- For bacterial transformation, add 1 µL of recombinant pDEST14 expression vector containing untagged human TET2 dioxygenase (TET2 1129-1936, Δ1481-1843) to 100 µL of chemically competent E. coli BL21 (DE3) cells in a 1.7 mL tube. Keep the mixture on ice for at least 15 minutes followed by heat shock at 42 °C for 30 s in a water bath.
- Immediately after heat shock, keep the cells back on ice for minimum of 2 min. Following this, add 250 µL of super optimal broth with catabolite repression (S.O.C media) to cells. Incubate the bacterial cells for 1 h at 37 °C in a shaker.
- After incubation, spin down the cells by centrifuging the tube at 9,000 x g for 1 min. Discard 70% supernatant by pipetting and dissolve the pellet in left over media.
- Spread the cell suspension on a Luria broth (LB) agar plate containing 100 µg/mL ampicillin. Incubate the plate for 16 h at 37 °C.
- Select one isolated colony and inoculate it into 10 mL of LB-ampicillin media in a 50 mL tube. Incubate the tube at 37 °C in a shaker for overnight. Following this, use 100 µL of culture from the 50 mL tube to inoculate 100 mL of LB-ampicillin media. Incubate the flask at 37 °C on a shaker at 180 rpm and use it as primary culture. Next day, use 6 mL each of primary culture to inoculate 15 flasks, each containing 600 mL LB-ampicillin media. Now, incubate 15 flasks at 37 °C on a shaker at 180 rpm.
NOTE: For verifying transformed clones, perform DNA sequencing or restriction digestion with the isolated plasmid DNA.
- To check the density of bacterial culture, measure its OD600 using a spectrophotometer. After the culture reaches a density of 0.8 at OD600, induce the expression of TET2 protein with 300 µL of 1 M (final concentration of 0.5 mM in 600 mL) IPTG in each flask and further grow the culture for 16 h at 17 °C.
- After 16 h, transfer the bacterial culture to centrifuge bottles. Centrifuge the bacterial culture expressing the TET2 enzyme at 5,250 x g for 45 min. Use the bacterial pellet for TET2 purification.
NOTE: Perform all remaining protein purification steps either on the ice or at 4 °C.
- Resuspend the bacterial pellet in 100 mL of 50 mM MES (2-(N-morpholino)ethanesulfonic acid) buffer, pH 6 and sonicate for 5 × 30 s at power 20 with 60 s cooling intervals.
- Spin the lysate at 5,250 x g for 45 min. Collect the supernatant containing the soluble TET2 enzyme and pass through 0.45-µm filters before loading on an FPLC system.
NOTE: In these experiments, the TET2 enzyme was very stable, but if needed a protease inhibitor cocktail containing 1 mM benzamidine-HCl, 1 mM phenylmethylsulphonyl fluoride (PMSF), and 0.5 mM 1,10-o-phenanthroline can be added to the cell lysate to prevent degradation of TET2 enzyme. Avoid using EDTA or EGTA in the inhibitor cocktail as these may interfere with the following cation-exchange chromatography.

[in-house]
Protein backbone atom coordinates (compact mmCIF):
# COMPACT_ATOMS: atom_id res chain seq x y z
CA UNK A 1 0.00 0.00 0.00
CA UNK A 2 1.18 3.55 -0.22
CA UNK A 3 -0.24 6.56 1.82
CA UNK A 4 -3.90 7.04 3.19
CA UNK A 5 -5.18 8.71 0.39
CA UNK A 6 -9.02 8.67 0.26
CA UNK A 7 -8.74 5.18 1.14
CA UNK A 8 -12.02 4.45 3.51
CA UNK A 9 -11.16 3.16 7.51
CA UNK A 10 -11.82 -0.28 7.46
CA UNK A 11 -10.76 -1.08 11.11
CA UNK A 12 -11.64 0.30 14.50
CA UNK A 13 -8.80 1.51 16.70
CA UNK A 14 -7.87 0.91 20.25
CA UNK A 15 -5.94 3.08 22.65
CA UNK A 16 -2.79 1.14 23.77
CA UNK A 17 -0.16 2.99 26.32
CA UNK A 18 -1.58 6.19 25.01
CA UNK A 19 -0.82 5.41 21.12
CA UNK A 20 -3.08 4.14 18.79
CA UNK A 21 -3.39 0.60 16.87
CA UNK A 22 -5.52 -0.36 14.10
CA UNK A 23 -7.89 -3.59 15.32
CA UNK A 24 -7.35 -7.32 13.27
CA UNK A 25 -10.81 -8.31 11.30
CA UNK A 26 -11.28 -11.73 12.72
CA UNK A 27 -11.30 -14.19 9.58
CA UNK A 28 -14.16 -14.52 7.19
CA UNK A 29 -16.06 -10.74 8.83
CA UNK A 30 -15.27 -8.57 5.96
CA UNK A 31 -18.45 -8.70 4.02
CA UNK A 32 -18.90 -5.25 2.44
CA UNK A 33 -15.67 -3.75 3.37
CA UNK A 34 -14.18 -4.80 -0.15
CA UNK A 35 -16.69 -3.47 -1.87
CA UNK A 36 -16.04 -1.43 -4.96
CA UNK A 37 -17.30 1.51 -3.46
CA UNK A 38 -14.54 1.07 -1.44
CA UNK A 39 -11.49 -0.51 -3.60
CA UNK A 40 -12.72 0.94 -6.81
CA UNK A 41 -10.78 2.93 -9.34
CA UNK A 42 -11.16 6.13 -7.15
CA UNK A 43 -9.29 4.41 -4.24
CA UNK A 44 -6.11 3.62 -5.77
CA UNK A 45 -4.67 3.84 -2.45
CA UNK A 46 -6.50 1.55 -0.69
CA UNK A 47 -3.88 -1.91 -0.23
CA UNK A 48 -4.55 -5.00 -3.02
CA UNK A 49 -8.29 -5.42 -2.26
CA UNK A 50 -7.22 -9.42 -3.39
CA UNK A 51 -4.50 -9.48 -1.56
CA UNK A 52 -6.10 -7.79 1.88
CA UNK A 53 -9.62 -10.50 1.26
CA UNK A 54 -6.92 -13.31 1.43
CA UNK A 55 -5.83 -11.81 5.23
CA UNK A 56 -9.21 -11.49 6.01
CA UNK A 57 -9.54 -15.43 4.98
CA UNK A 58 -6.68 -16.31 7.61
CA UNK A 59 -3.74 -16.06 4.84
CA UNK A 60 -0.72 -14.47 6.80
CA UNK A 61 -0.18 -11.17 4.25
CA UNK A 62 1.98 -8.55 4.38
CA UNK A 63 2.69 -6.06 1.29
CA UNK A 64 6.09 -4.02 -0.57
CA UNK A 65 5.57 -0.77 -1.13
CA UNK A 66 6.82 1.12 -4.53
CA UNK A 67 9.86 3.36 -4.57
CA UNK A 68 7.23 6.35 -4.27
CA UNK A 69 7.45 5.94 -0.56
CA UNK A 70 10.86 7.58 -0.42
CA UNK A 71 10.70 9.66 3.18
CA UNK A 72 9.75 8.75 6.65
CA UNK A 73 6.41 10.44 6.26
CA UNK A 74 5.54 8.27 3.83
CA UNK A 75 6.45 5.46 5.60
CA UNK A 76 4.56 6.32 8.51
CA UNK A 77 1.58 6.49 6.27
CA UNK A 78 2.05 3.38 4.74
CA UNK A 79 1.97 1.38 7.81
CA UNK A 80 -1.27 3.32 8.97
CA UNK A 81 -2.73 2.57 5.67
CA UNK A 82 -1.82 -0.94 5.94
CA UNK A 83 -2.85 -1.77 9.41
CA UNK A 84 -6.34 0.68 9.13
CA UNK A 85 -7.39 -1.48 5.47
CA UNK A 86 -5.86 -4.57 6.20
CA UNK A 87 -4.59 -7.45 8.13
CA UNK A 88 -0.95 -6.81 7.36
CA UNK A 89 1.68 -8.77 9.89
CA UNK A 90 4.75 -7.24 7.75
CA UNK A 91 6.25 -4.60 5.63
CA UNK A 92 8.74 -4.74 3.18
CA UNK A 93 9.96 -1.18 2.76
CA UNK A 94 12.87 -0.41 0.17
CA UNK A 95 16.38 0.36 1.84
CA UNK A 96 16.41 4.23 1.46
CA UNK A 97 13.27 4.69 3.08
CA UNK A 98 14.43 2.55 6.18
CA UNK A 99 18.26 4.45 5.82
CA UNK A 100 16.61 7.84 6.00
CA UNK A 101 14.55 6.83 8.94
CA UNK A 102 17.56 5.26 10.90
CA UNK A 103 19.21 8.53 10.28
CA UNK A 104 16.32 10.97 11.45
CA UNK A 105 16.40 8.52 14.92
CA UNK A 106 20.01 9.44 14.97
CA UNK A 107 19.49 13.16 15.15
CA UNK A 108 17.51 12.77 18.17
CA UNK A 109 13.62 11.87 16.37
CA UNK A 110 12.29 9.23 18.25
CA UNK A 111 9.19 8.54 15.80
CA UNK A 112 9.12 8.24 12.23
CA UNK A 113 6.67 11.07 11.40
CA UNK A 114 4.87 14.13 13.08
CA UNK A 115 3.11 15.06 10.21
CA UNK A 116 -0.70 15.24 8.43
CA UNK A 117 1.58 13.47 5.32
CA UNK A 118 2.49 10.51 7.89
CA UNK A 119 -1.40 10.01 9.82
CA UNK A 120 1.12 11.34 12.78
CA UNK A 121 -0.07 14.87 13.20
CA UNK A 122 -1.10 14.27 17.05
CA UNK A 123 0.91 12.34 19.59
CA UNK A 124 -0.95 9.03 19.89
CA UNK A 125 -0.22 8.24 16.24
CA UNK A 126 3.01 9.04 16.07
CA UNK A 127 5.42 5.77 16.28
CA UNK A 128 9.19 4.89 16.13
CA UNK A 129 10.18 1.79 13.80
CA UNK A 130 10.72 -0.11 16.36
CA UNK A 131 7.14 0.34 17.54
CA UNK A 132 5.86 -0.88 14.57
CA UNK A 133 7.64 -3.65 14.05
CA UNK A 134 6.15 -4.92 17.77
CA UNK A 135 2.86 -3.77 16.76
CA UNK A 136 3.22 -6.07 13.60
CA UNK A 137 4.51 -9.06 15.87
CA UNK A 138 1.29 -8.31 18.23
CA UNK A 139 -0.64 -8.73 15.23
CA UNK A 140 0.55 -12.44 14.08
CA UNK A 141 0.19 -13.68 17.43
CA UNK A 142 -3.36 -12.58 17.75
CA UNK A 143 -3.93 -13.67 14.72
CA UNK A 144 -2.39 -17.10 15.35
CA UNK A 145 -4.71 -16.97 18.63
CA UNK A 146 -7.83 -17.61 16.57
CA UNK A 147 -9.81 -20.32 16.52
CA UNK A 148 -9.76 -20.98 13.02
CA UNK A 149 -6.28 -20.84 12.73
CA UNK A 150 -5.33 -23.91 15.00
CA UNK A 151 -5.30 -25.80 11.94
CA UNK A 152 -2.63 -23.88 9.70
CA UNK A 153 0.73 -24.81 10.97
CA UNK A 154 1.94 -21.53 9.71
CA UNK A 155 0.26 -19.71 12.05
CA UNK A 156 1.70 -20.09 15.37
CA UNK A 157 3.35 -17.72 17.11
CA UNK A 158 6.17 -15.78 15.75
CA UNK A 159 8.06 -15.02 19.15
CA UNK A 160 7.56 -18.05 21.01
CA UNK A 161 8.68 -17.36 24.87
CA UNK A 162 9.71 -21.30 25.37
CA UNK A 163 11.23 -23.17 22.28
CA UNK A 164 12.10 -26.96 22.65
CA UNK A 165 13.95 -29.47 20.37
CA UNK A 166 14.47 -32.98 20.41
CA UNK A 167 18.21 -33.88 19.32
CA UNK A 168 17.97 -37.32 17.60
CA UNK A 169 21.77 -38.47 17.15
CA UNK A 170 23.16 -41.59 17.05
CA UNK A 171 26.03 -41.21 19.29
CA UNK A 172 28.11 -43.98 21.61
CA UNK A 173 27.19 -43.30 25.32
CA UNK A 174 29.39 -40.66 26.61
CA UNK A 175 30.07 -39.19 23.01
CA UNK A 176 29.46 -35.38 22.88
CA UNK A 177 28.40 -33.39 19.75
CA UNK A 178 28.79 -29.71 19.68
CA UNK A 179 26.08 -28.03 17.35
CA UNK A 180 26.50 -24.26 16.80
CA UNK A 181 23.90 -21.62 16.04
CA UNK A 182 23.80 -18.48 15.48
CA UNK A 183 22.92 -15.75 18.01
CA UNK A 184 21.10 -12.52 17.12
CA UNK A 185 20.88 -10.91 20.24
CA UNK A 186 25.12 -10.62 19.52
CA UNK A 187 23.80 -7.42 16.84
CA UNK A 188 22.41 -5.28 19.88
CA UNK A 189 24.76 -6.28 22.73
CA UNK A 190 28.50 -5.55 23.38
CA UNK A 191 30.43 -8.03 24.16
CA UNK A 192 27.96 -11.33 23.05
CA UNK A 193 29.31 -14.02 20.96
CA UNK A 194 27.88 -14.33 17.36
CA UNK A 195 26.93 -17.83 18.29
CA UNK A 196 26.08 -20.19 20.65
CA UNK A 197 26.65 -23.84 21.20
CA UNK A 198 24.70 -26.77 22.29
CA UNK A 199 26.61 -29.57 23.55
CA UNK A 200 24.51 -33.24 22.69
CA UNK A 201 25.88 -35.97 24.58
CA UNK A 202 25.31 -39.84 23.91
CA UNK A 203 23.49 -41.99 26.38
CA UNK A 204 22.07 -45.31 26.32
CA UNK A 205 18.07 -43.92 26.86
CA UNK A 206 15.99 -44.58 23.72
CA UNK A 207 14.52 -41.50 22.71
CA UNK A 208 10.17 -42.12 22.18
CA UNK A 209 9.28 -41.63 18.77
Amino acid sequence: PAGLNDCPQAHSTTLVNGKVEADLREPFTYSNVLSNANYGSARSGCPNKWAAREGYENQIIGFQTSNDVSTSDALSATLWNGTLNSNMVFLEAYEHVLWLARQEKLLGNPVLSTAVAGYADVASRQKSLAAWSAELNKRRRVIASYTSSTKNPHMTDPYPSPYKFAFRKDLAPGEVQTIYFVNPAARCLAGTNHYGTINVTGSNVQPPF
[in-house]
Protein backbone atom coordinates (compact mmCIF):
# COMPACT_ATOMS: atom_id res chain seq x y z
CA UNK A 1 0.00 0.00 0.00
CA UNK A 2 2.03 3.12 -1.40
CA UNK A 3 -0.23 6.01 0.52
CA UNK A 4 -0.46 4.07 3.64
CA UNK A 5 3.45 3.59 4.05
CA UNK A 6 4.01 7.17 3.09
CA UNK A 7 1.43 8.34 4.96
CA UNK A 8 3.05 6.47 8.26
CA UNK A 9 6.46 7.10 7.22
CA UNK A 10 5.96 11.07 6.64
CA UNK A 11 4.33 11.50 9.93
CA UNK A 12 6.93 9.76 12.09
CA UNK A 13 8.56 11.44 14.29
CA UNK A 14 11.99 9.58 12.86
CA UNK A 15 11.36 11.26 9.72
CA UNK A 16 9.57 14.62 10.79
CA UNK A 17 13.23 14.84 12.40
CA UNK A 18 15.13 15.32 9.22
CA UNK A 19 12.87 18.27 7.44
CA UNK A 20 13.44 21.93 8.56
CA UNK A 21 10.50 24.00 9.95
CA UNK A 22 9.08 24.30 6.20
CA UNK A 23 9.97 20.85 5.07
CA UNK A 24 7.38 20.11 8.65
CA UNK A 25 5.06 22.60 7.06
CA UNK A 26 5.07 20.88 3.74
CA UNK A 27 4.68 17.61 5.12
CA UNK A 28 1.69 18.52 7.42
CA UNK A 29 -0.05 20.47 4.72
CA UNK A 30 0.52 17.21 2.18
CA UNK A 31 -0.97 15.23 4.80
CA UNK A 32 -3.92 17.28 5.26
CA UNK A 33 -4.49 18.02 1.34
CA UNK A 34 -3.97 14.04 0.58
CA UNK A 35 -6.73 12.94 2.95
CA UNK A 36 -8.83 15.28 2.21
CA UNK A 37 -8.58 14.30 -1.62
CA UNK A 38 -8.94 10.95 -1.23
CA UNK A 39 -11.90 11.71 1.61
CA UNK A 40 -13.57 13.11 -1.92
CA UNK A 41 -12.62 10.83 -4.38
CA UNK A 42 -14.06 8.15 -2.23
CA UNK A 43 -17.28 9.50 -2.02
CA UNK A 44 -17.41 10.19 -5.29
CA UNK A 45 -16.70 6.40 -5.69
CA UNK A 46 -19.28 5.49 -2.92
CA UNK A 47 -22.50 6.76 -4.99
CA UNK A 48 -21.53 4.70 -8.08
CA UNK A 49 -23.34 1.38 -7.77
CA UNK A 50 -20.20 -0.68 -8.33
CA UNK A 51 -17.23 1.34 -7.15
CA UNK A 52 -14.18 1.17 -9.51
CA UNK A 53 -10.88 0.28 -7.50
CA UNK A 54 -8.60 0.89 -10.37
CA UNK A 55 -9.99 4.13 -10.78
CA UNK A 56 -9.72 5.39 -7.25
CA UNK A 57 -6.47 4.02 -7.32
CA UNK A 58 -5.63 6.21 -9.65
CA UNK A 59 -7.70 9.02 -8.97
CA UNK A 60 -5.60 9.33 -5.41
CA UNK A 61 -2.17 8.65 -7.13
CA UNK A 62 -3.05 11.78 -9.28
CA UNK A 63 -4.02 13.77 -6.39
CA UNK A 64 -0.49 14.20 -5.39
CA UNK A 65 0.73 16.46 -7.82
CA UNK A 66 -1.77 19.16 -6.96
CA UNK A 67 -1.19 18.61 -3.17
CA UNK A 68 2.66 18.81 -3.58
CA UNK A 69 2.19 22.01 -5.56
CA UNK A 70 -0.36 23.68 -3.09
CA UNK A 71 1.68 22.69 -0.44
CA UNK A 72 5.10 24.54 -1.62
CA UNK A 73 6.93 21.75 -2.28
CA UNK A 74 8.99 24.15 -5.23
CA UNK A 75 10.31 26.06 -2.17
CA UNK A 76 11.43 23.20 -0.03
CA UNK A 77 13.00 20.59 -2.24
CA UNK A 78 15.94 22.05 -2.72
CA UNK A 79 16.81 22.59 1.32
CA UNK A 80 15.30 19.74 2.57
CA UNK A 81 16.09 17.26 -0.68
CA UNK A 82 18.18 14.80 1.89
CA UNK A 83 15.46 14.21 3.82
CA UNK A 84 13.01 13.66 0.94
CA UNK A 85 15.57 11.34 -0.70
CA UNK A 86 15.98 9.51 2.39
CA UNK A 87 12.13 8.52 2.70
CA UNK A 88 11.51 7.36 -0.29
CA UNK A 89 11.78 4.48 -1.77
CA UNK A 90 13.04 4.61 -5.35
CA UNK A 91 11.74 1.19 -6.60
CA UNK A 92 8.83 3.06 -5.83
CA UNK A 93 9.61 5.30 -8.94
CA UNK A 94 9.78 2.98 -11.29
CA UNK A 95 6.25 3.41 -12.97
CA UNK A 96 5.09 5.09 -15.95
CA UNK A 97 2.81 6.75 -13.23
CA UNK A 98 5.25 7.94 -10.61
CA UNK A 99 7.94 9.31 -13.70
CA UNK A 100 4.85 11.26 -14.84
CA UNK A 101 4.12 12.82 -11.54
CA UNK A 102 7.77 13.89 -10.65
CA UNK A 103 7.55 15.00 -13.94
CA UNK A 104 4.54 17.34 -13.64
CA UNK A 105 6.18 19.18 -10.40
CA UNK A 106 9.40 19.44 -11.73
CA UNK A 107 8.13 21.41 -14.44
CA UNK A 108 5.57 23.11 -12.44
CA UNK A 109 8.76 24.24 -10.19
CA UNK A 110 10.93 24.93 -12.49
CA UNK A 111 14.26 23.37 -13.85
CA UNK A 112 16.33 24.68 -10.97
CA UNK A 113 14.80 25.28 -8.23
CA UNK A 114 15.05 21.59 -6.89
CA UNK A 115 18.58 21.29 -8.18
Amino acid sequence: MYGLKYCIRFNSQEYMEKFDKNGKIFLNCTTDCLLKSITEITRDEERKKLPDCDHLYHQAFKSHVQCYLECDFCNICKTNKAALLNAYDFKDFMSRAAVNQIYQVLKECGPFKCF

- Pack 30 mL of a strong cation exchange resin into a FPLC column. Equilibrate the column with 10 bed volumes of wash buffer (50 mM MES buffer, pH 6) at the constant flow rate of 0.3 mL/min using a FPLC system.
- Load the clarified lysate onto the pre-equilibrated column and wash with ∼10 bed volumes of wash buffer until the flow through becomes clear.
- Elute TET2 using a 0-100% gradient from the wash buffer to the elution buffer (50 mM MES buffer, pH 6, 1 M NaCl) in 15 bed volumes followed by holding at 100% elution buffer for two-bed volumes.
NOTE: Collect samples (100 µL each) of cell lysate before and after column loading along with all the elution fractions and analyze on 10% resolving SDS-PAGE.
- Pool the fractions containing TET2 protein, freeze dry, dissolve enzyme pallet in 10 mL water and store at -80 °C.
2. 5mC Oxidation by TET2 Dioxygenase
- Perform all demethylation reactions in triplicate with 3 µg of substrate (25-mer double stranded DNA, Table 2).
- Add 100 µg of purified TET2 enzyme in 50 µL of total reaction buffer containing 50 mM HEPES (pH 8.0), 200 µM FeSO4, 2 mM 2OG (2-oxoglutarate/α-ketoglutarate), and 2 mM ascorbate and incubate at 37 °C for 1 h21.
- Quench TET2 catalyzed oxidation reactions with 5 µL of 500 mM EDTA.
- After quenching TET2 reactions, prepare samples for LC-MS/MS analysis by separating the DNA from TET2 reaction mixture using oligo purification columns.
- Add 100 µL of oligo binding buffer to 55 µL of quenched reaction.
- Following this, add 400 µL of 100% ethanol to the mixture. Pass this mixture through an oligo binding column.
- Wash bound DNA with 750 µL wash buffer and elute in 20 µL water.
- Digest the isolated DNA with 2 units of DNase I and 60 units of S1 nuclease at 37 °C for 12 h to produce individual nucleoside-monophosphates.
- Following digestion, add 2 units of calf intestinal alkaline phosphatase (CIAP) in the samples and incubate for addition 12 h at 37 °C to remove the terminal phosphate groups from nucleoside-monophosphates to obtain nucleosides.
- Quantify all nucleosides, especially modified cytosines, using the LC-MS/MS method described below.
3. Quantitative LC-MS/MS-based Assay Development
- Prepare 100 µM stock solution of all modified cytosine nucleosides [5-methyl-2′-deoxycytidine (5mdC), 5-hydroxymethyl-2′-deoxycytidine (5hmdC), 5-formyl-2′-deoxycytidine (5fdC), and 5-carboxy-2′-deoxycytidine (5cadC)] and normal DNA bases (adenine, thymine, cytosine, and guanine) in HPLC-grade water for the development of the LC-MS/MS method.